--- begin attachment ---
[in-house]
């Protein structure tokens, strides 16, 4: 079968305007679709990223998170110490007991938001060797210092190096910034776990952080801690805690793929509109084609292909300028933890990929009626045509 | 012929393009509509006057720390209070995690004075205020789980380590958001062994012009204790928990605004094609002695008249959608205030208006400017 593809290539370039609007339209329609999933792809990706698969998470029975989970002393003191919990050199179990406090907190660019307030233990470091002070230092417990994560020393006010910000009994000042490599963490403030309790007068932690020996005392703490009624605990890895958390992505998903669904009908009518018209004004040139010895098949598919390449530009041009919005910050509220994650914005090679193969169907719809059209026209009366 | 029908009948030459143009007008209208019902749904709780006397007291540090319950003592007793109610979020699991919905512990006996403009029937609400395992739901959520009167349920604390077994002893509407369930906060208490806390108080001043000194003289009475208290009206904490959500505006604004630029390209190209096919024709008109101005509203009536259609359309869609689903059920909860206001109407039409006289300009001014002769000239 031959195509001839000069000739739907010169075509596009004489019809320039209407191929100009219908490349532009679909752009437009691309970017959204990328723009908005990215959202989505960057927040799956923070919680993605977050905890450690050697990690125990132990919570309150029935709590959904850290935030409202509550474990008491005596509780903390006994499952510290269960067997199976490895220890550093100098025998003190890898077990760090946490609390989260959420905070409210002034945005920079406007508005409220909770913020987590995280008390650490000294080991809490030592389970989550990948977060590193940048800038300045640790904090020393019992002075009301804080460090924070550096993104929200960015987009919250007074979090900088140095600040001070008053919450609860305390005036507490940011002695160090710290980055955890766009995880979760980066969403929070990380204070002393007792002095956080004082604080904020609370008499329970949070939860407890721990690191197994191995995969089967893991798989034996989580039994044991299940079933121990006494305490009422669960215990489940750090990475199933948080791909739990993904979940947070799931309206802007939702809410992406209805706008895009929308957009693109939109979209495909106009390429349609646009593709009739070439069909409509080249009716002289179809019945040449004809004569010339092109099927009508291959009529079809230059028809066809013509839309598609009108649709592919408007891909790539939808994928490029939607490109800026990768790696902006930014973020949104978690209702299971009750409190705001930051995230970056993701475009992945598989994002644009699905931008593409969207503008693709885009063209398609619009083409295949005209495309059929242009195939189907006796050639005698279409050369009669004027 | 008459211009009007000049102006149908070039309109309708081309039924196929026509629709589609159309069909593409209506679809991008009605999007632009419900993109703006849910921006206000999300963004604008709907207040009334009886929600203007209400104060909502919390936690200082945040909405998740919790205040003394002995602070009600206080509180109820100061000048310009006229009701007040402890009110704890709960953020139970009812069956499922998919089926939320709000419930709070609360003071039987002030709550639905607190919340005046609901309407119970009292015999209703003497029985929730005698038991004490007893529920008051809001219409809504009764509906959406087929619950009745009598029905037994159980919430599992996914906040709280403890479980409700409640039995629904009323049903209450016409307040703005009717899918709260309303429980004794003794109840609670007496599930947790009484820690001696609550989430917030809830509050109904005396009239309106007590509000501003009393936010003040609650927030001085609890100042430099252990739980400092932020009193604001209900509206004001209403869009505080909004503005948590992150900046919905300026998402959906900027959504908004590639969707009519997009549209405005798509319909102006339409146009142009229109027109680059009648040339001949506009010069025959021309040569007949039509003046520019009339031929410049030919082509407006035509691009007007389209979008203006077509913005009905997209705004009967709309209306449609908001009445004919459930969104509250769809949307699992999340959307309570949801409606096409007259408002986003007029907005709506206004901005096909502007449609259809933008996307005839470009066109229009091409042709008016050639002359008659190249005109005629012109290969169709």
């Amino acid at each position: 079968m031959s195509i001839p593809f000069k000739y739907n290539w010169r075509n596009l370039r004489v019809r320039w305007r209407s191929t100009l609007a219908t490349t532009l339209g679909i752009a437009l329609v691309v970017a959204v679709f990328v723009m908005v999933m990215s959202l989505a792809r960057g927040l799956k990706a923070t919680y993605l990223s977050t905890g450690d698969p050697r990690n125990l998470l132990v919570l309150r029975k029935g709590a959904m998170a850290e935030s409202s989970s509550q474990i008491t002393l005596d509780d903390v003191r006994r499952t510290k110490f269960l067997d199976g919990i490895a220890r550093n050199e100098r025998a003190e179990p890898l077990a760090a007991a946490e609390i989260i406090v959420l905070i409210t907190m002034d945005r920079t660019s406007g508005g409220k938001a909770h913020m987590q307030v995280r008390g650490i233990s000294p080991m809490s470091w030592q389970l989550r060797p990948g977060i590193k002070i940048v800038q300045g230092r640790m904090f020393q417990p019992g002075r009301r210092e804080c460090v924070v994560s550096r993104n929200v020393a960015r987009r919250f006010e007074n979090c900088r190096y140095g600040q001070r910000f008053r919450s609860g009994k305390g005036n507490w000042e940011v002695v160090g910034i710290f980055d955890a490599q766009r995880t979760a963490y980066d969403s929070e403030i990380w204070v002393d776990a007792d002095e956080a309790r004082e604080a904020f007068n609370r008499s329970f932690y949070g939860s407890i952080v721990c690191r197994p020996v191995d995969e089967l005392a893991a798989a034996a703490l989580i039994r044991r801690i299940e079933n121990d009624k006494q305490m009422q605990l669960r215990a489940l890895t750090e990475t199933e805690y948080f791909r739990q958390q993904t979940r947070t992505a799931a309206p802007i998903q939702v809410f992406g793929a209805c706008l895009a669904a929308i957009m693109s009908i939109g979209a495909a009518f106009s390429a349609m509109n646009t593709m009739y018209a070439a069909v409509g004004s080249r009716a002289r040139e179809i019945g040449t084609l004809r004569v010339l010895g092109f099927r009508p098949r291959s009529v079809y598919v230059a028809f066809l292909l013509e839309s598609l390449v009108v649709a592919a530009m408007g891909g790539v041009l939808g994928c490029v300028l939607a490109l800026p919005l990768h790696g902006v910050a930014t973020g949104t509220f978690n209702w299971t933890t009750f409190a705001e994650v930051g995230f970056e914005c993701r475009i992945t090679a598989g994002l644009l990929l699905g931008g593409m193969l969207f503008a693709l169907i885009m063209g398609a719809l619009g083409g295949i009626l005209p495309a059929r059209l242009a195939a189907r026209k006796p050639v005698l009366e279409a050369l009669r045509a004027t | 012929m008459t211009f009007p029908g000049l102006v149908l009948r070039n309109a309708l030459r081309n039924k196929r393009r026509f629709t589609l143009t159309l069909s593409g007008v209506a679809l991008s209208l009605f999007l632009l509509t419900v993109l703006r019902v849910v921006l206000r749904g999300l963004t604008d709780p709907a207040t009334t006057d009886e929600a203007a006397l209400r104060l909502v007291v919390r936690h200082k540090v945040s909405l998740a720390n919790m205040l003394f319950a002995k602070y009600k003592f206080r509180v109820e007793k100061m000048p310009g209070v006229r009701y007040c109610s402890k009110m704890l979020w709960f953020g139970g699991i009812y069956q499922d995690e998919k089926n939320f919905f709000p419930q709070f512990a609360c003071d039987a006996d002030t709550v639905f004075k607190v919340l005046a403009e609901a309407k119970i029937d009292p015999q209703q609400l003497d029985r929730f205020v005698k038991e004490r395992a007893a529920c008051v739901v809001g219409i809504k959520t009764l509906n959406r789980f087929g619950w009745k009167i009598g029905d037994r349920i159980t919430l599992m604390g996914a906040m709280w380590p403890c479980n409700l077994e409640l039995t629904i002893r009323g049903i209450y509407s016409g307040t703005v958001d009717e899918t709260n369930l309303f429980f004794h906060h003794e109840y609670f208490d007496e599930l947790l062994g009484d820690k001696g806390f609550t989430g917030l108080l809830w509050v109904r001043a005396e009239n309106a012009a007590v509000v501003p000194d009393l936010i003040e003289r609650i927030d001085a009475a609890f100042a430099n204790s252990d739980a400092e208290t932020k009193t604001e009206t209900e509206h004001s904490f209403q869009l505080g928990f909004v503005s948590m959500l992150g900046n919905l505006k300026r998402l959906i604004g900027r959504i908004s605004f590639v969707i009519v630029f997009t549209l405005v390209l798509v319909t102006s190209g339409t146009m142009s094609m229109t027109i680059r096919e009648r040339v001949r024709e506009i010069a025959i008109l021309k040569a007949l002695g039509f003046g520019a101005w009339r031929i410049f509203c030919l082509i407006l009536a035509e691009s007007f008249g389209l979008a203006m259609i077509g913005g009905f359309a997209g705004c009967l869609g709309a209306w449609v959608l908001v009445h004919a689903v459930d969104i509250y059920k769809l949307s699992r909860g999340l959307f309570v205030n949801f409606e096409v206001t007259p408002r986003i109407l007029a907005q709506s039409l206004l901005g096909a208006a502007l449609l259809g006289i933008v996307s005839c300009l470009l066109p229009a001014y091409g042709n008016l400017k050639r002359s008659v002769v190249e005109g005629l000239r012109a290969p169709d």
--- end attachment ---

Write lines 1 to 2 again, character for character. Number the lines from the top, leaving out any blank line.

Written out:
[in-house]
């Protein structure tokens, strides 16, 4: 079968305007679709990223998170110490007991938001060797210092190096910034776990952080801690805690793929509109084609292909300028933890990929009626045509 | 012929393009509509006057720390209070995690004075205020789980380590958001062994012009204790928990605004094609002695008249959608205030208006400017 593809290539370039609007339209329609999933792809990706698969998470029975989970002393003191919990050199179990406090907190660019307030233990470091002070230092417990994560020393006010910000009994000042490599963490403030309790007068932690020996005392703490009624605990890895958390992505998903669904009908009518018209004004040139010895098949598919390449530009041009919005910050509220994650914005090679193969169907719809059209026209009366 | 029908009948030459143009007008209208019902749904709780006397007291540090319950003592007793109610979020699991919905512990006996403009029937609400395992739901959520009167349920604390077994002893509407369930906060208490806390108080001043000194003289009475208290009206904490959500505006604004630029390209190209096919024709008109101005509203009536259609359309869609689903059920909860206001109407039409006289300009001014002769000239 031959195509001839000069000739739907010169075509596009004489019809320039209407191929100009219908490349532009679909752009437009691309970017959204990328723009908005990215959202989505960057927040799956923070919680993605977050905890450690050697990690125990132990919570309150029935709590959904850290935030409202509550474990008491005596509780903390006994499952510290269960067997199976490895220890550093100098025998003190890898077990760090946490609390989260959420905070409210002034945005920079406007508005409220909770913020987590995280008390650490000294080991809490030592389970989550990948977060590193940048800038300045640790904090020393019992002075009301804080460090924070550096993104929200960015987009919250007074979090900088140095600040001070008053919450609860305390005036507490940011002695160090710290980055955890766009995880979760980066969403929070990380204070002393007792002095956080004082604080904020609370008499329970949070939860407890721990690191197994191995995969089967893991798989034996989580039994044991299940079933121990006494305490009422669960215990489940750090990475199933948080791909739990993904979940947070799931309206802007939702809410992406209805706008895009929308957009693109939109979209495909106009390429349609646009593709009739070439069909409509080249009716002289179809019945040449004809004569010339092109099927009508291959009529079809230059028809066809013509839309598609009108649709592919408007891909790539939808994928490029939607490109800026990768790696902006930014973020949104978690209702299971009750409190705001930051995230970056993701475009992945598989994002644009699905931008593409969207503008693709885009063209398609619009083409295949005209495309059929242009195939189907006796050639005698279409050369009669004027 | 008459211009009007000049102006149908070039309109309708081309039924196929026509629709589609159309069909593409209506679809991008009605999007632009419900993109703006849910921006206000999300963004604008709907207040009334009886929600203007209400104060909502919390936690200082945040909405998740919790205040003394002995602070009600206080509180109820100061000048310009006229009701007040402890009110704890709960953020139970009812069956499922998919089926939320709000419930709070609360003071039987002030709550639905607190919340005046609901309407119970009292015999209703003497029985929730005698038991004490007893529920008051809001219409809504009764509906959406087929619950009745009598029905037994159980919430599992996914906040709280403890479980409700409640039995629904009323049903209450016409307040703005009717899918709260309303429980004794003794109840609670007496599930947790009484820690001696609550989430917030809830509050109904005396009239309106007590509000501003009393936010003040609650927030001085609890100042430099252990739980400092932020009193604001209900509206004001209403869009505080909004503005948590992150900046919905300026998402959906900027959504908004590639969707009519997009549209405005798509319909102006339409146009142009229109027109680059009648040339001949506009010069025959021309040569007949039509003046520019009339031929410049030919082509407006035509691009007007389209979008203006077509913005009905997209705004009967709309209306449609908001009445004919459930969104509250769809949307699992999340959307309570949801409606096409007259408002986003007029907005709506206004901005096909502007449609259809933008996307005839470009066109229009091409042709008016050639002359008659190249005109005629012109290969169709």